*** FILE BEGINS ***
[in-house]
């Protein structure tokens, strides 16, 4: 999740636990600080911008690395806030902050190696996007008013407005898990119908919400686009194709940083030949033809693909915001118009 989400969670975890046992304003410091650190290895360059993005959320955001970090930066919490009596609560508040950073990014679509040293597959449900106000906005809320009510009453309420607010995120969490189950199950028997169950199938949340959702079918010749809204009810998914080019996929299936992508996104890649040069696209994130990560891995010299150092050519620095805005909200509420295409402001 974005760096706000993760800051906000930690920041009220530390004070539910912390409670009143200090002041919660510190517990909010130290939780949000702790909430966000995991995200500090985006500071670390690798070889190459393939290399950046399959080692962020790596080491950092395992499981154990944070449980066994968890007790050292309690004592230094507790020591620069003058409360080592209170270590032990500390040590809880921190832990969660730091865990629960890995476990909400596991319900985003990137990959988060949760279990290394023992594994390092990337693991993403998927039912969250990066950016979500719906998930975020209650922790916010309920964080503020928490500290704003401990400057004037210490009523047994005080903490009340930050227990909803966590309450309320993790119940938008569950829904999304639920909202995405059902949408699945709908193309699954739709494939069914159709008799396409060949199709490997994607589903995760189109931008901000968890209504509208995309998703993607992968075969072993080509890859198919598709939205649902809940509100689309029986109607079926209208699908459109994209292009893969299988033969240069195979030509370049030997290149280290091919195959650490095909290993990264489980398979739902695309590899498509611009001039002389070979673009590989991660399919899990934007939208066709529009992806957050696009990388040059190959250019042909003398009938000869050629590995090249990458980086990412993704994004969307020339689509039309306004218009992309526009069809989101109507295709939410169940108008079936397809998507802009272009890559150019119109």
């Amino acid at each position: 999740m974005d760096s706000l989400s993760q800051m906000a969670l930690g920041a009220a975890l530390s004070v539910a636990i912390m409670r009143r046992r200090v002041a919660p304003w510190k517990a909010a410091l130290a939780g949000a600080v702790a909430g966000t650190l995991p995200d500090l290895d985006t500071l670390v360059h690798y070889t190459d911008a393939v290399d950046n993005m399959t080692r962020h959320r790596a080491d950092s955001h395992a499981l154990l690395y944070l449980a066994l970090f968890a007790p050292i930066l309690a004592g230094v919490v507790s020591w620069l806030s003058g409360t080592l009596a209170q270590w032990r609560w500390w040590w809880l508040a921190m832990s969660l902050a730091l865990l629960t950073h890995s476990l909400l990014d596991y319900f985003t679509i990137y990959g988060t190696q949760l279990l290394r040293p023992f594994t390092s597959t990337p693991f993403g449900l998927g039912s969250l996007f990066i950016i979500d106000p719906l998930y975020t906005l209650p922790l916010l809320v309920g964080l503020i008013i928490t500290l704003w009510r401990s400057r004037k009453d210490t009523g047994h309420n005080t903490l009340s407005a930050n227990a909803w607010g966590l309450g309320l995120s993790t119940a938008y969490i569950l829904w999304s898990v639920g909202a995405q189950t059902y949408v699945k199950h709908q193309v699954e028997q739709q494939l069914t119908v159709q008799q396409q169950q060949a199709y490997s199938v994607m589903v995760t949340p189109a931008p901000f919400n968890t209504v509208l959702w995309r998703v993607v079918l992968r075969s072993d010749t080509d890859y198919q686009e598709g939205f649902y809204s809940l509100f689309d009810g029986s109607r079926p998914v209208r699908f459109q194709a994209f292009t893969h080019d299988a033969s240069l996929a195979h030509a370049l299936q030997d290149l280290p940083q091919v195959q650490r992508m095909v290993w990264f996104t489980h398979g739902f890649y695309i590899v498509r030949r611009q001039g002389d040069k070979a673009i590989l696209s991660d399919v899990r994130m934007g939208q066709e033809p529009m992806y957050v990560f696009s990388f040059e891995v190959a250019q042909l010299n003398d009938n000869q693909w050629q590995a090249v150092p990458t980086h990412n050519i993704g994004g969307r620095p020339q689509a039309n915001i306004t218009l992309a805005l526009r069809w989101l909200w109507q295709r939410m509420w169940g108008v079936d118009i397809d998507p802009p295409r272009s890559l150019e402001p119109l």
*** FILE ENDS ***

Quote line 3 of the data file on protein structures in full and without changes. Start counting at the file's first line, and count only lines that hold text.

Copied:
């Amino acid at each position: 999740m974005d760096s706000l989400s993760q800051m906000a969670l930690g920041a009220a975890l530390s004070v539910a636990i912390m409670r009143r046992r200090v002041a919660p304003w510190k517990a909010a410091l130290a939780g949000a600080v702790a909430g966000t650190l995991p995200d500090l290895d985006t500071l670390v360059h690798y070889t190459d911008a393939v290399d950046n993005m399959t080692r962020h959320r790596a080491d950092s955001h395992a499981l154990l690395y944070l449980a066994l970090f968890a007790p050292i930066l309690a004592g230094v919490v507790s020591w620069l806030s003058g409360t080592l009596a209170q270590w032990r609560w500390w040590w809880l508040a921190m832990s969660l902050a730091l865990l629960t950073h890995s476990l909400l990014d596991y319900f985003t679509i990137y990959g988060t190696q949760l279990l290394r040293p023992f594994t390092s597959t990337p693991f993403g449900l998927g039912s969250l996007f990066i950016i979500d106000p719906l998930y975020t906005l209650p922790l916010l809320v309920g964080l503020i008013i928490t500290l704003w009510r401990s400057r004037k009453d210490t009523g047994h309420n005080t903490l009340s407005a930050n227990a909803w607010g966590l309450g309320l995120s993790t119940a938008y969490i569950l829904w999304s898990v639920g909202a995405q189950t059902y949408v699945k199950h709908q193309v699954e028997q739709q494939l069914t119908v159709q008799q396409q169950q060949a199709y490997s199938v994607m589903v995760t949340p189109a931008p901000f919400n968890t209504v509208l959702w995309r998703v993607v079918l992968r075969s072993d010749t080509d890859y198919q686009e598709g939205f649902y809204s809940l509100f689309d009810g029986s109607r079926p998914v209208r699908f459109q194709a994209f292009t893969h080019d299988a033969s240069l996929a195979h030509a370049l299936q030997d290149l280290p940083q091919v195959q650490r992508m095909v290993w990264f996104t489980h398979g739902f890649y695309i590899v498509r030949r611009q001039g002389d040069k070979a673009i590989l696209s991660d399919v899990r994130m934007g939208q066709e033809p529009m992806y957050v990560f696009s990388f040059e891995v190959a250019q042909l010299n003398d009938n000869q693909w050629q590995a090249v150092p990458t980086h990412n050519i993704g994004g969307r620095p020339q689509a039309n915001i306004t218009l992309a805005l526009r069809w989101l909200w109507q295709r939410m509420w169940g108008v079936d118009i397809d998507p802009p295409r272009s890559l150019e402001p119109l």